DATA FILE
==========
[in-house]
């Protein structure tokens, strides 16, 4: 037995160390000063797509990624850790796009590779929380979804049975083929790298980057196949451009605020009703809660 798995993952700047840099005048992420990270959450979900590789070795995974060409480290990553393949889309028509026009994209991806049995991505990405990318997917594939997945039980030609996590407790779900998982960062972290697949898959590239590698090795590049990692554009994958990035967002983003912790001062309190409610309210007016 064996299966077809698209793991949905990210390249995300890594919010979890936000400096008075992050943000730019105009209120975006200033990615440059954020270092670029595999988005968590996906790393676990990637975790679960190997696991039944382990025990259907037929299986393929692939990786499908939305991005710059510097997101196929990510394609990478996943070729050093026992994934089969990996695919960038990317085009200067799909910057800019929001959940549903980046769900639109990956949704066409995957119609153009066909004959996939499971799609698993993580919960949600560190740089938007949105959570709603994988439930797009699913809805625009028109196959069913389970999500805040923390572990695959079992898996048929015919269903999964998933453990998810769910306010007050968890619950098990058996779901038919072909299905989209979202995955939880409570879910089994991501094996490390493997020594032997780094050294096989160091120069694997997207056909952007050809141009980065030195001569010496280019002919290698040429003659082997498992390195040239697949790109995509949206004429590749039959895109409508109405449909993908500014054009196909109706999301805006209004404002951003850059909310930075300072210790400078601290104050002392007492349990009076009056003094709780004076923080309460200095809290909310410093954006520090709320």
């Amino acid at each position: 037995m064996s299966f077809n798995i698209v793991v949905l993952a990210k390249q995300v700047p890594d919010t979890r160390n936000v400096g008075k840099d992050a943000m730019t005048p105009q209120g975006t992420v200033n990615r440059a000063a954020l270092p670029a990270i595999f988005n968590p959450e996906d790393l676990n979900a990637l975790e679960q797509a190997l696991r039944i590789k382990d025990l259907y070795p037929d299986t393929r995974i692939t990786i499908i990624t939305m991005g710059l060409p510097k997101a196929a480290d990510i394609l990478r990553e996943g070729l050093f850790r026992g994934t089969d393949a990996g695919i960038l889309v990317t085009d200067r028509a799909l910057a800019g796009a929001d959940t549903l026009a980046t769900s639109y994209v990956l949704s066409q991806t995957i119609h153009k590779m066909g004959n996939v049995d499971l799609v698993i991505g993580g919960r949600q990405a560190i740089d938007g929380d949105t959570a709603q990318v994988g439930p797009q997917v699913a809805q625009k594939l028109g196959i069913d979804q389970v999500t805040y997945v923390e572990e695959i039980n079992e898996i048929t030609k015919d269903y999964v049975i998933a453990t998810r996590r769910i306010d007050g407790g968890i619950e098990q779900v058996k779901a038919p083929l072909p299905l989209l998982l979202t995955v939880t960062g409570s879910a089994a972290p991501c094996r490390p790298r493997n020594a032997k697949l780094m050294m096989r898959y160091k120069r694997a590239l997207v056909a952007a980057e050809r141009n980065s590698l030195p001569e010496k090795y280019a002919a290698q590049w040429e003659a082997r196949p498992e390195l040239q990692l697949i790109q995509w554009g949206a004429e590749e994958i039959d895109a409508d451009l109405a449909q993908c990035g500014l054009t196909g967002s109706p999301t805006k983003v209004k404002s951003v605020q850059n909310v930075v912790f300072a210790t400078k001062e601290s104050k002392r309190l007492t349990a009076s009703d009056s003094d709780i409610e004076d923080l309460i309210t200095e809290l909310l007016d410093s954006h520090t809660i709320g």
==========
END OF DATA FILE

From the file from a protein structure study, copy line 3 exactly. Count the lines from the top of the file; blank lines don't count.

């Amino acid at each position: 037995m064996s299966f077809n798995i698209v793991v949905l993952a990210k390249q995300v700047p890594d919010t979890r160390n936000v400096g008075k840099d992050a943000m730019t005048p105009q209120g975006t992420v200033n990615r440059a000063a954020l270092p670029a990270i595999f988005n968590p959450e996906d790393l676990n979900a990637l975790e679960q797509a190997l696991r039944i590789k382990d025990l259907y070795p037929d299986t393929r995974i692939t990786i499908i990624t939305m991005g710059l060409p510097k997101a196929a480290d990510i394609l990478r990553e996943g070729l050093f850790r026992g994934t089969d393949a990996g695919i960038l889309v990317t085009d200067r028509a799909l910057a800019g796009a929001d959940t549903l026009a980046t769900s639109y994209v990956l949704s066409q991806t995957i119609h153009k590779m066909g004959n996939v049995d499971l799609v698993i991505g993580g919960r949600q990405a560190i740089d938007g929380d949105t959570a709603q990318v994988g439930p797009q997917v699913a809805q625009k594939l028109g196959i069913d979804q389970v999500t805040y997945v923390e572990e695959i039980n079992e898996i048929t030609k015919d269903y999964v049975i998933a453990t998810r996590r769910i306010d007050g407790g968890i619950e098990q779900v058996k779901a038919p083929l072909p299905l989209l998982l979202t995955v939880t960062g409570s879910a089994a972290p991501c094996r490390p790298r493997n020594a032997k697949l780094m050294m096989r898959y160091k120069r694997a590239l997207v056909a952007a980057e050809r141009n980065s590698l030195p001569e010496k090795y280019a002919a290698q590049w040429e003659a082997r196949p498992e390195l040239q990692l697949i790109q995509w554009g949206a004429e590749e994958i039959d895109a409508d451009l109405a449909q993908c990035g500014l054009t196909g967002s109706p999301t805006k983003v209004k404002s951003v605020q850059n909310v930075v912790f300072a210790t400078k001062e601290s104050k002392r309190l007492t349990a009076s009703d009056s003094d709780i409610e004076d923080l309460i309210t200095e809290l909310l007016d410093s954006h520090t809660i709320g």